About C / Z80 optimizations (SDCC)

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Van Thom

Hero (583)

afbeelding van Thom

07-09-2019, 23:26

bool relax(char *s) {
    printf (s);
    return True;
}

Van reidrac

Resident (49)

afbeelding van reidrac

08-09-2019, 00:22

PingPong wrote:

I m getting triggered by people that think their operating system must be supported at all otherwise the sw that not support must surely be crap.
Plus you not yet realized that hitech c does not support Windows nor Linux nor mac. That is because we need dosbox.
Instead on judging crap anything that does not run natively in your *beloved* os, try to do an objective comparison about the quality of object code generated.
And to be clear, judging from the progress of sdcc, we can reach the same quality of old hitech probably in the year when computers will acquire some kind of level of A. I. To show some self awareness ;-)

What I said is that SDCC is both open source and works in the operating system I use (that happens to be Linux), and because of that is a better match for me and the way I work than HI-Tech C. There's nothing more than that. What makes you think that being rude will change my mind?

Relax, I don't care what you think. You're getting upset for nothing, really.

Van PingPong

Prophet (3448)

afbeelding van PingPong

08-09-2019, 05:48

This is the same for me, your rationale makes absolutely no sense for me. As it is for the apparent reasons that justify your preference. The fact that sdcc is open source is absolutely irrelevant..
First because I do not think someone will get into a process of improving the compiler {who care about)
Second a sw is a sw. What does matter if it is doing or not its job well. Sdcc perform worse than hitech and that is a fact.
The aspect of being open source or not does not change things or makeme overestimate sdcc itself and does not change anything in my evaluation that is based only on objectivity
To summarise : it is is best a closed source sw that works as it should than a crappy open source one
And the fact that a sw is an open source does not make it better if it is not good

Van zPasi

Champion (471)

afbeelding van zPasi

08-09-2019, 10:00

PingPong wrote:

The fact that sdcc is open source is absolutely irrelevant.

It is not. It guarantees that SDCC will be available "forever". After every major os upgrade, a number of closed source software stops working because the developer has stopped support and no-one recompiles the software. Even if the SDCC project "dies", you'll still have the source so you can compile it yourself if you have to.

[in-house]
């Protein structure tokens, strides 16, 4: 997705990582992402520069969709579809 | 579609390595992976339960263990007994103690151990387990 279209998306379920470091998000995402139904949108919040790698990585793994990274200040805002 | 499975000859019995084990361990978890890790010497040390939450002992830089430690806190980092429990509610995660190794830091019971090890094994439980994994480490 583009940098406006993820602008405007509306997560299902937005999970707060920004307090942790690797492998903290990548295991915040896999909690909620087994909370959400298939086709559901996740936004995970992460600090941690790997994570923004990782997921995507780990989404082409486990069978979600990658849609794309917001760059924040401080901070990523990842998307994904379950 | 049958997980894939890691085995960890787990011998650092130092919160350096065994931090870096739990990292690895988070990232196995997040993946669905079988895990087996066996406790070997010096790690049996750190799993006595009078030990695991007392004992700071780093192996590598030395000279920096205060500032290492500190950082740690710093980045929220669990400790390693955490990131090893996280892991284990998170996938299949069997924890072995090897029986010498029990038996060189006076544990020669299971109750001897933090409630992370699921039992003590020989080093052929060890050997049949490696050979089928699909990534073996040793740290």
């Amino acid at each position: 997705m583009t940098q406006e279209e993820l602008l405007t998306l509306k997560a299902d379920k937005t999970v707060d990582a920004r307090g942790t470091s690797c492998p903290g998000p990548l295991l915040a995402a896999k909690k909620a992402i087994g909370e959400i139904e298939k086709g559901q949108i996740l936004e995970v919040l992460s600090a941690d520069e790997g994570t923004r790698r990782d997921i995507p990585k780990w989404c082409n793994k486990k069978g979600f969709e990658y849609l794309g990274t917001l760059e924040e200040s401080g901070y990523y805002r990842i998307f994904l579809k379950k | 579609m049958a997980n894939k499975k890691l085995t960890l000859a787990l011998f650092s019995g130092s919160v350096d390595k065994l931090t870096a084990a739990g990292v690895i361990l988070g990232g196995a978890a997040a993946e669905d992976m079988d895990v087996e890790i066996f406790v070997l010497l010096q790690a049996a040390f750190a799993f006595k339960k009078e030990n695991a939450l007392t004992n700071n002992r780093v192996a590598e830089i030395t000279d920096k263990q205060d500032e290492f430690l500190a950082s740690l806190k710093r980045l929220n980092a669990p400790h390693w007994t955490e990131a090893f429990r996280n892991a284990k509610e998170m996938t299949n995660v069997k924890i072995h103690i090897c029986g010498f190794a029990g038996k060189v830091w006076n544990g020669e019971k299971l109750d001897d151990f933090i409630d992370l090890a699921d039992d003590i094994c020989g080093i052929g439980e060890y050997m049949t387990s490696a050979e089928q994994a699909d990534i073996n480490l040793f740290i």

In this case it's not so relevant because Hi-Tech runs under DosBox, which IS open source! So it's "eternal". But in principal I understand open source philosophy.

But in practise, if I wanted to start using Hi-Tech C on my MSX-projects, these conditions should apply:

- An integration to Fusion-C toolchain.
- Hi-Tech compiler should be openly and permanently available.

The first means the Fusion C headers should be made available to HiTech compiler, and the makefile should be altered to launch the compiler under DosBox and fetch the result hex or asm back for linking.

The second is required because at some point I will release the source of my games / programs. I can't tell people to google the compiler and get it from some random site in Russia etc. If Hi-Tech C V7.80 is really free, why don't we make it available right here in MRC?

Van ToriHino

Champion (368)

afbeelding van ToriHino

08-09-2019, 10:25

Indeed the biggest problem with Hi-Tech C for now is that it is only available as some shady download, not something to openly work with. I also agree with zPasi above that having the Fusion-C toolchain and library support is a big advantage for SDCC, this is a way of working that has at least quite a big user base under members from this site.

So yes, Hi-Tech C will propably generate more efficient code (or at least parts of it), but also has its disadvantages. Once Microchip has officially declared this version (7.80 PL2) free to download and use it might get interesting to start using it over SDCC.

Van PingPong

Prophet (3448)

afbeelding van PingPong

08-09-2019, 10:57

Quote:

It is not. It guarantees that SDCC will be available "forever". After every major os upgrade, a number of closed source software stops working because the developer has stopped support and no-one recompiles the software. Even if the SDCC project "dies", you'll still have the source so you can compile it yourself if you have to.